We are almost to that day that everyone seems to hate. Time change. Granted, a lot of people enjoy more daylight at the end of the day, but it's the pain of changing time and getting into a different routine that people don't like.
Still, the time change and Daylight Saving Time isn't going away anytime soon so we are just going to have to deal with it. Daylight Saving Time begins at 2:00 a.m. on Sunday, March 13 and lasts until Sunday, November 6 at 2:00 a.m.
So be sure to change any clocks you have that are still manually set ahead one hour on Saturday night before you go to bed.
Here are some interesting facts about Daylight Saving Time and some potential health issues you should be aware of.
Not All States Participate in Daylight Saving Time
Arizona and Hawaii are the two states that have decided not to observe Daylight Saving Time.
More and More States Want To Ditch The Time Change
According to the Democrat & Chron, at least 19 states have made either passed legislation or resolutions calling for their state to ditch the time change. Those states include:
- Alabama, Georgia, Minnesota, Mississippi and Montana in 2021.
- Georgia, Idaho, Louisiana, Ohio, South Carolina, Utah and Wyoming in 2020.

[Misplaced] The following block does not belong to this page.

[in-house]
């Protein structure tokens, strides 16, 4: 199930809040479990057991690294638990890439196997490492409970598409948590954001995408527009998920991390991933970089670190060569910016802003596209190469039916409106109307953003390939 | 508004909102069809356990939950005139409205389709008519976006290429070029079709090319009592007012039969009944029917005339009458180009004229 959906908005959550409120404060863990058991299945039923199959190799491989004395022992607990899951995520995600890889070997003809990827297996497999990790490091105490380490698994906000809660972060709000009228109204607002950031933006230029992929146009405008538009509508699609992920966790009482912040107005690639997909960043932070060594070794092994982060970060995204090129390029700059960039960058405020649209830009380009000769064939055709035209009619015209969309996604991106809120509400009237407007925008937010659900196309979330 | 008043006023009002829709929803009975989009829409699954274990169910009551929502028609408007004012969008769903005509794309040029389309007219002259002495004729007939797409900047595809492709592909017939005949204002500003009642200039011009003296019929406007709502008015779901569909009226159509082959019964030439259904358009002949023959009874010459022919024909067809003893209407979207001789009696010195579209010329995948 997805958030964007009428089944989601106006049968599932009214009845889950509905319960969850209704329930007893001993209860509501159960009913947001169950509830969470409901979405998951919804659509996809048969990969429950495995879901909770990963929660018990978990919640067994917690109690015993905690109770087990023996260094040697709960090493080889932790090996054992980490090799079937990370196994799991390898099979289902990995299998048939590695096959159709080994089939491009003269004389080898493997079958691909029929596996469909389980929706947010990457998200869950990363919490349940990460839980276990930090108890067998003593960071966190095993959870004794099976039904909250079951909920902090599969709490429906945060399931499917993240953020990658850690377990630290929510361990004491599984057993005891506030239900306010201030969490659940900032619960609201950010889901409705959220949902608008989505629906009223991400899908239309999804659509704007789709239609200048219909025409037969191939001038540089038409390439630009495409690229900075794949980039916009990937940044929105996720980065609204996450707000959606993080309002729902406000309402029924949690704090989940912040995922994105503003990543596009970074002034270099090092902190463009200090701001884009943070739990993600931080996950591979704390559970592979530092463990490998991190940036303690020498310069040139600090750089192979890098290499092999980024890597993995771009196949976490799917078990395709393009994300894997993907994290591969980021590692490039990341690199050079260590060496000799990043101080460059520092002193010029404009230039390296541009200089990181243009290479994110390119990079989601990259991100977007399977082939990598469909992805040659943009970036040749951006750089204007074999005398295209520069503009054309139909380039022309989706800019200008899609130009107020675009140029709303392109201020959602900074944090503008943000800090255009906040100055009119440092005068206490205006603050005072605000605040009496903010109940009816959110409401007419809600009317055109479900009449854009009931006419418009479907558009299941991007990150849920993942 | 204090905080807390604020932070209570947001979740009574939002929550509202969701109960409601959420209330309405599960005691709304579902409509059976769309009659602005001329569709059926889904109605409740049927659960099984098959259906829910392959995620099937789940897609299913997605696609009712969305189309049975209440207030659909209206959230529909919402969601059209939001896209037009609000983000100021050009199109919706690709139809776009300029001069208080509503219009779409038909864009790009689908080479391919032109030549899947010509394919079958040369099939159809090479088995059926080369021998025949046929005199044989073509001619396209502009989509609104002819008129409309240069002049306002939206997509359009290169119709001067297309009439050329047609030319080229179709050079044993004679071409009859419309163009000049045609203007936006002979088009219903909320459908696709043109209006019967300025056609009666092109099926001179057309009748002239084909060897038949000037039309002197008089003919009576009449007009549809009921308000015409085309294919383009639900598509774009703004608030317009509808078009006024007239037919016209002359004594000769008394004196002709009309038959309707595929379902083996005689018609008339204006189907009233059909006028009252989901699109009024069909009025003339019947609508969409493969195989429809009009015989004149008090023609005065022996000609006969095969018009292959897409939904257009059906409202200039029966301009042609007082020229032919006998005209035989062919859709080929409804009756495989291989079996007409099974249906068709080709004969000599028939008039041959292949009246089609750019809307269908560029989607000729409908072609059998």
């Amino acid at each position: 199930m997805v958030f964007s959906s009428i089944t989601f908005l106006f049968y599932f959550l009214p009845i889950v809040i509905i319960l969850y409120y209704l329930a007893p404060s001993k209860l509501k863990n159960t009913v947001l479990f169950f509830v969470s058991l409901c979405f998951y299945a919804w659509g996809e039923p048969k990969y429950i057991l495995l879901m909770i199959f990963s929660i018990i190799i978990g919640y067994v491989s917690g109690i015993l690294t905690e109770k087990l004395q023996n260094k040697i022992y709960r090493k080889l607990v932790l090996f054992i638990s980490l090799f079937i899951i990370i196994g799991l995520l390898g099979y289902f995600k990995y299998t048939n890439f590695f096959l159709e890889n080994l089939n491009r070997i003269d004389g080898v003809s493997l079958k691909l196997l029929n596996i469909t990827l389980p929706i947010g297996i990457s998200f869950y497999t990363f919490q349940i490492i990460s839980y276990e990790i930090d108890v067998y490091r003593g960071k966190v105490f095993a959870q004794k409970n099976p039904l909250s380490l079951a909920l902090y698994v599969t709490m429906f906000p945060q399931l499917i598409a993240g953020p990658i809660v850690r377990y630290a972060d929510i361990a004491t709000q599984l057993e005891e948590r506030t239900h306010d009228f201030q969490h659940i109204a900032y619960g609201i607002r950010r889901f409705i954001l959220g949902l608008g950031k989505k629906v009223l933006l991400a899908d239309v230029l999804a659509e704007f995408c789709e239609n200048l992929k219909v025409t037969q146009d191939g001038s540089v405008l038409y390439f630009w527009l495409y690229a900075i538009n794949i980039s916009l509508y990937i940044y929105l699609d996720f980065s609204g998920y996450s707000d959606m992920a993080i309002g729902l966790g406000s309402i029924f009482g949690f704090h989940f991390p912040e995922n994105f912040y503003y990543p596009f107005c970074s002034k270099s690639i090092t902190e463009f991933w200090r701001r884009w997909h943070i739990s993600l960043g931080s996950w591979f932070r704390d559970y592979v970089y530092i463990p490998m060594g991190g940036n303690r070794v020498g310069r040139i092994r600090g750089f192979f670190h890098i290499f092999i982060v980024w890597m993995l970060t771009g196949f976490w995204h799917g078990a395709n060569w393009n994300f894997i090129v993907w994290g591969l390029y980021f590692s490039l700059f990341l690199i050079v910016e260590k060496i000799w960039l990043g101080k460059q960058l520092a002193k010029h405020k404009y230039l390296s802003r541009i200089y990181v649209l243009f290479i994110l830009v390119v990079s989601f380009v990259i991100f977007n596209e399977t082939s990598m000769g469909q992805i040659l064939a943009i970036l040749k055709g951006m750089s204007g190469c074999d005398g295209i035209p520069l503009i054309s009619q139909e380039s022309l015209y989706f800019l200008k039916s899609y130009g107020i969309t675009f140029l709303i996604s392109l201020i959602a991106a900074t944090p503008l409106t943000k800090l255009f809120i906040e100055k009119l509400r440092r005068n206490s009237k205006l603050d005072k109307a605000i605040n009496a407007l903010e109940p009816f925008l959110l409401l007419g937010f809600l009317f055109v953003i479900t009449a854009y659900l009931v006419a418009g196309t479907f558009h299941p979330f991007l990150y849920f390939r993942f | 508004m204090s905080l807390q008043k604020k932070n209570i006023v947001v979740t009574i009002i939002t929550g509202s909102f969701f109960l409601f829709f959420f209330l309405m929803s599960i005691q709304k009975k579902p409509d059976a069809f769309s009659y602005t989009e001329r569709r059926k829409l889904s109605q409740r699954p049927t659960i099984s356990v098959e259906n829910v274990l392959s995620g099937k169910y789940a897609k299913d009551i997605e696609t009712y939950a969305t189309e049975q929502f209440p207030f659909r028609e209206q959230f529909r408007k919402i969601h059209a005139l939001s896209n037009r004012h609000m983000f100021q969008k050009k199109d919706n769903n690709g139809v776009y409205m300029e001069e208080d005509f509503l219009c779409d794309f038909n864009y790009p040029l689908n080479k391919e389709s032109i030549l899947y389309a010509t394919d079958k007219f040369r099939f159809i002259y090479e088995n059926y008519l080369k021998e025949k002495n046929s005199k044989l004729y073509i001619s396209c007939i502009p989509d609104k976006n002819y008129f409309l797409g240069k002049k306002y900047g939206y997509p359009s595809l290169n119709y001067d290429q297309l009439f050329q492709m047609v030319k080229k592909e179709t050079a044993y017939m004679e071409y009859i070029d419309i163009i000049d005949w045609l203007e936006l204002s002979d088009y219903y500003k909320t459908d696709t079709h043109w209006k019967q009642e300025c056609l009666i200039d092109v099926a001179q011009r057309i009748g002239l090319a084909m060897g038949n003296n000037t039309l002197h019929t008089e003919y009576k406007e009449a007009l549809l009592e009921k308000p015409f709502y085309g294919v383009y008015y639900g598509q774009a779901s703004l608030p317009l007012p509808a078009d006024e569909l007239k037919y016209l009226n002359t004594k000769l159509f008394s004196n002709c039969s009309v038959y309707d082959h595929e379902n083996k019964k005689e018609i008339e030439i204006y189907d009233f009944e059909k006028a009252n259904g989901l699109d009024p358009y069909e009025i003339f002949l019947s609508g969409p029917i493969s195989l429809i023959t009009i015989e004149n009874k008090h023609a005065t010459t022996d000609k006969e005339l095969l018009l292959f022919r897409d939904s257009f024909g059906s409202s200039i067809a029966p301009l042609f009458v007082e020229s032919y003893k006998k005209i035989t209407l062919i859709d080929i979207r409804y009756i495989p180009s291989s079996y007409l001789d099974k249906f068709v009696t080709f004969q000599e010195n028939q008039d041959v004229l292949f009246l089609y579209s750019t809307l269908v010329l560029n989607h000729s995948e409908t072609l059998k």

- Arkansas, Delaware, Maine, Oregon, Tennessee and Washington in 2019.
- Florida in 2018. California voters also authorized a change, but legislative action is pending.
Farmers Are Not Responsible For The Time Change
Somehow, the farmers and ranchers have been blamed for the time change, even though they had little to do with it. According to timeanddate.com, Daylight Saving Time began in 1908 and was mainly used farmers in Canada.
But Germany popularized daylight saving time after it first set the clocks forward on April 30, 1916, to save coal during World War I.
Daylight saving time became a national standard in 1966 when President Lyndon B. Johnson signed the Uniform Time Act, which was established as a way to continue to conserve energy. The thinking was if it's light out longer, that's less time you'll need to use the lights in your house.
Daylight Saving Time Can Mess with Your Health
According to a news article from SiouxlandProud, yes changing times can mess with your overall health. It basically comes down to a lack of sleep. Those in the medical field they have seen an increase in heart attacks and drowsy driving.
So get some sleep this weekend and next week and enjoy more daylight and better temperatures ahead.